Previously, lenders have not had to pay much attention to the foreign investment regime. This change will introduce friction into the lending markets and add cost as lenders will add another key item to their checklists for lending to Australian businesses and require due diligence.
A new register of foreign ownership of Australian assets and businesses will be created (expanding on registers in place for agricultural land water and residential property). Investors will be required to update this register (which will not be publicly accessible) whenever there are changes.
A failure to notify will result in maximum criminal penalties of up to 10 years’ imprisonment and $3.3 million, or civil penalties from $11 million up to $555 million (a ten-thousand-fold increase on the previous maximum civil penalty).
Challenges for foreign investors
Confronted with such penalties, it is fundamental that foreign investors can accurately and confidently identify when a notification is required. In the existing law, that is facilitated by relatively clear percentage and monetary thresholds. But for the categories described above, there is no monetary threshold.
Several key challenges emerge:
- Could the business own or lease land used for defence purposes?
The defence force operates in many locations across Australia. There is no register of them under the Defence Act which is searchable by investors.
- Could the business own or lease land in which an intelligence agency might be expected to have an interest or wish to acquire one?
This refers to a legal or equitable interest in land (or landholding entities). However, it will not always be apparent when an intelligence agency has such an interest or might reasonably be expected to have an interest in the future. There is scope for debate about whether these matters could be expected to come to light from due diligence.
- Could the business be a telecoms carrier or carriage service provider?
Carriers must be licensed and can be searched but service providers cannot be searched. Many activities in this space are incidental to a business of a wholly different nature. Interestingly, the Telecommunications Act excludes services used by defence or intelligence agencies or electricity networks from the meaning of ‘carriage service providers’, potentially excluding these services from review, although they may be picked up by the broader definition of service provision.
- What goods, technology or services are ‘critical’ for defence or intelligence services?
The Explanatory Memorandum (EM) refers to whether they have been publicly identified by Defence as a strategic priority, but there is no support for this interpretation in the drafting. ‘Critical’ might mean ‘essential’, although the EM suggests it is broader than that. Military and intelligence personnel would use all manner of commonly available goods or services such as mobile phones or medical equipment, but presumably it does not mean that. Radar, drones or radio equipment may be a grey area and ‘technology’ is undefined and could capture all sorts of hardware or software, know-how or patents. The business does not need to own or develop this – just supply it, directly or indirectly.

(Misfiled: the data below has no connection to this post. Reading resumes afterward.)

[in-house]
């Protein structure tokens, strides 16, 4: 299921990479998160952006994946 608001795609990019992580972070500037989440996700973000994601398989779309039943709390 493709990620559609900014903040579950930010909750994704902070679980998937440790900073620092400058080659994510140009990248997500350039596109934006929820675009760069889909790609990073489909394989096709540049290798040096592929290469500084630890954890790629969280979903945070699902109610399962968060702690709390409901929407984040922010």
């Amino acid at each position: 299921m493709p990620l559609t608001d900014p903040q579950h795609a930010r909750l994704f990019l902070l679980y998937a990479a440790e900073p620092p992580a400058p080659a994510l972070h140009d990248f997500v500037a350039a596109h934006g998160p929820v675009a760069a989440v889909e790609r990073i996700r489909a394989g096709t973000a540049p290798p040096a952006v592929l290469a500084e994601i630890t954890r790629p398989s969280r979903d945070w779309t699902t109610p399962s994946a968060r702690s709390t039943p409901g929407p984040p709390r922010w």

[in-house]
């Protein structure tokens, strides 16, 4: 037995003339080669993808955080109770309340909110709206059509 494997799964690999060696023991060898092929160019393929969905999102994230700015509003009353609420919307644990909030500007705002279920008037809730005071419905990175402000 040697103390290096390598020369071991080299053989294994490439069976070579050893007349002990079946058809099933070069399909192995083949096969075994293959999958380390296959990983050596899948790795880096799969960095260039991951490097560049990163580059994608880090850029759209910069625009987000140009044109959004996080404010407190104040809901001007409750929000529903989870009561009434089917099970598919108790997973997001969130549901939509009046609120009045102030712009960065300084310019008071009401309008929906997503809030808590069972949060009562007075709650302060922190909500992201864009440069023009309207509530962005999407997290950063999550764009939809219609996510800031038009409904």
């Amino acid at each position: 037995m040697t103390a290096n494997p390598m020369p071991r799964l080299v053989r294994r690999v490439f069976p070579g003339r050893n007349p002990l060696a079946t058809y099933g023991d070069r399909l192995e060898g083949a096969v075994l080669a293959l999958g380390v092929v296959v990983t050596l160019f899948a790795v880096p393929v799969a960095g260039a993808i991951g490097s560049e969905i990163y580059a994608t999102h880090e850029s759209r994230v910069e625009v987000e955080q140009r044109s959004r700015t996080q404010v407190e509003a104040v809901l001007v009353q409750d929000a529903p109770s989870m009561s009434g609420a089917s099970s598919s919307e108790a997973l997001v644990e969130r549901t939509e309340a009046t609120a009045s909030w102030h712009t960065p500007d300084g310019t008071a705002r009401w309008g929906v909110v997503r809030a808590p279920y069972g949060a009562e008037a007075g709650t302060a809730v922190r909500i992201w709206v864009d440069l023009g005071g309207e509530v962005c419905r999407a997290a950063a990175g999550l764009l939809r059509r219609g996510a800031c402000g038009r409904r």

- What goods or services are ‘intended’ for use by the military or intelligence community?
The EM suggests that goods or services with a range of other uses will still be caught, but how is an investor to know what might be used by the military or intelligence operatives? Whose intention is relevant – the supplier or the customer?
- Could the business have access to ‘classified information’?
The nature and level of classification is undefined, which the draft EM notes was deliberate, to capture foreign classified information. This means information deemed by Australia or other countries to be ‘classified’ would be caught. While some information might be fairly evidently classified, it is impossible for an investor to determine the full scope of this category.
- Storage and use of data
Many businesses are now engaged in the storage or use of data, including data centres and cloud providers. In most cases, they do not know what information is held or handled by their organisation. As there is potential for such parties to trigger several of the “national security business” tests, parties will likely assume that they are triggered, especially if they have any government contracts.
Foreign investors rarely have complete access to information about the businesses they are seeking to invest in. Often due diligence is available, but the nebulous nature of some of the above issues may make it difficult even then to uncover the relevant facts. It is also worth noting that in some circumstances, especially in the context of a hostile takeover or on market purchase of shares, fulsome due diligence may not be practical or available.
Doubt about access to the relevant information and uncertainty in the tests outlined above will likely result in pressuring investors (and their directors) into seeking FIRB approval (where it is not otherwise required) to reduce the risk that there is some unknown dimension to the business being acquired which could trigger the need for approval. However, even then, the resultant approval may not be a complete solution, as explained below, if the security implication is not highlighted in the application.